Beijing issues travel warning . . .
China’s Ministry of Culture and Tourism issued a travel alert on Friday warning Chinese citizens not to travel to Australia in the wake of what it calls a “significant increase” in racist attacks against people of Chinese and other Asian origins during the COVID-19 pandemic. Australia’s Minister for Trade, Tourism and Investment countered, saying Australia was “the most successful multicultural and migrant society in the world” and that the claim of increased anti-Chinese race-based attacks has “no basis in fact.”
From threat to reality . . .
Australian experts view Beijing’s latest move as part of an escalating trend of China exerting diplomatic and economic pressure against Canberra. In April, China’s Ambassador to Australia publicly warned that Australia’s pursuit of an independent inquiry into China’s handling of the coronavirus through the World Health Organization could result in Chinese consumers boycotting popular Australian products such as beef and wine, and could lead to a reduction in the number of Chinese tourists and students choosing Australia. In May, Beijing slapped an 80 per cent tariff on the import of Australian barley, effectively shutting the door on a market that accounted for 50 per cent of Australia’s barley exports.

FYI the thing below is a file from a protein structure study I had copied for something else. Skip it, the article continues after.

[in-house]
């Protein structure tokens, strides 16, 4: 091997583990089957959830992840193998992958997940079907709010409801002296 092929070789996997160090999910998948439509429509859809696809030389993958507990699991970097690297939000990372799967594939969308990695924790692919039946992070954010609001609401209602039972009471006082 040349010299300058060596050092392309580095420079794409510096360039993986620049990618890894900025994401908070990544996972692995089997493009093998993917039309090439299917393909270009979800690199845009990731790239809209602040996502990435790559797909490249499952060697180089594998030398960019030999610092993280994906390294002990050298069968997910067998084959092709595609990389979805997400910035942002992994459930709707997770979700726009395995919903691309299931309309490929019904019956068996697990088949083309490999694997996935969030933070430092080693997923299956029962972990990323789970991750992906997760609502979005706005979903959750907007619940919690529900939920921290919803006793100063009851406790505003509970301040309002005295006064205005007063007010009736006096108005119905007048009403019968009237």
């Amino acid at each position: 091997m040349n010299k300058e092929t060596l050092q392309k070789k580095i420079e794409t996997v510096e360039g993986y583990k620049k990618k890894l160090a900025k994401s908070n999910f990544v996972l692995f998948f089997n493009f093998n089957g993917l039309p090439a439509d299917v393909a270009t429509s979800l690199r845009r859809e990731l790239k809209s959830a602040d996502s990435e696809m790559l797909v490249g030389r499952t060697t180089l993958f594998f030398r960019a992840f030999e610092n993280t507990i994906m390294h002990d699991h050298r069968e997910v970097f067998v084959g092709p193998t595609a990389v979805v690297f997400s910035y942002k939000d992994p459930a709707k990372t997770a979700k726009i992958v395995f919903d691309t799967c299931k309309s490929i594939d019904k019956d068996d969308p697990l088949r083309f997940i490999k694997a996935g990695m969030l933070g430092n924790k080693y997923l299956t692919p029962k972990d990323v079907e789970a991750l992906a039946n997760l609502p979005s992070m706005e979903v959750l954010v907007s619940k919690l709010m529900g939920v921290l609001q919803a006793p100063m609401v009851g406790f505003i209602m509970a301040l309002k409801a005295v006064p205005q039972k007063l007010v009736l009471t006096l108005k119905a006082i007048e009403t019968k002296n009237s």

Hitting Aussies where it hurts . . .
Beijing’s restrictions are hurting the Australian economy. The barley ban is likely to disrupt about C$500 million worth of Australian exports. And while the travel ban will do little harm in the short term, as Australia’s borders remain closed due to COVID-19 restrictions, it will undoubtedly inflict economic pain once Australia re-opens its economy to international travellers. Before the coronavirus outbreak, China ranked number one among sources of Australia’s international tourists. Chinese tourists' 'market spend' was similarly ranked number one. Australia’s education sector will also be affected, with Chinese students accounting for the highest number of foreign student spots in Australian universities. The economic ramifications could be widespread and could contribute to Australia’s post-COVID economic recovery being anything but robust.
- ABC News: Australia says China travel warning ‘unhelpful’ amid escalating diplomatic row
- South China Morning Post: China warns against travelling to Australia after ‘sudden rise’ in violent attacks
- The Wall Street Journal: China warns citizens not to travel to Australia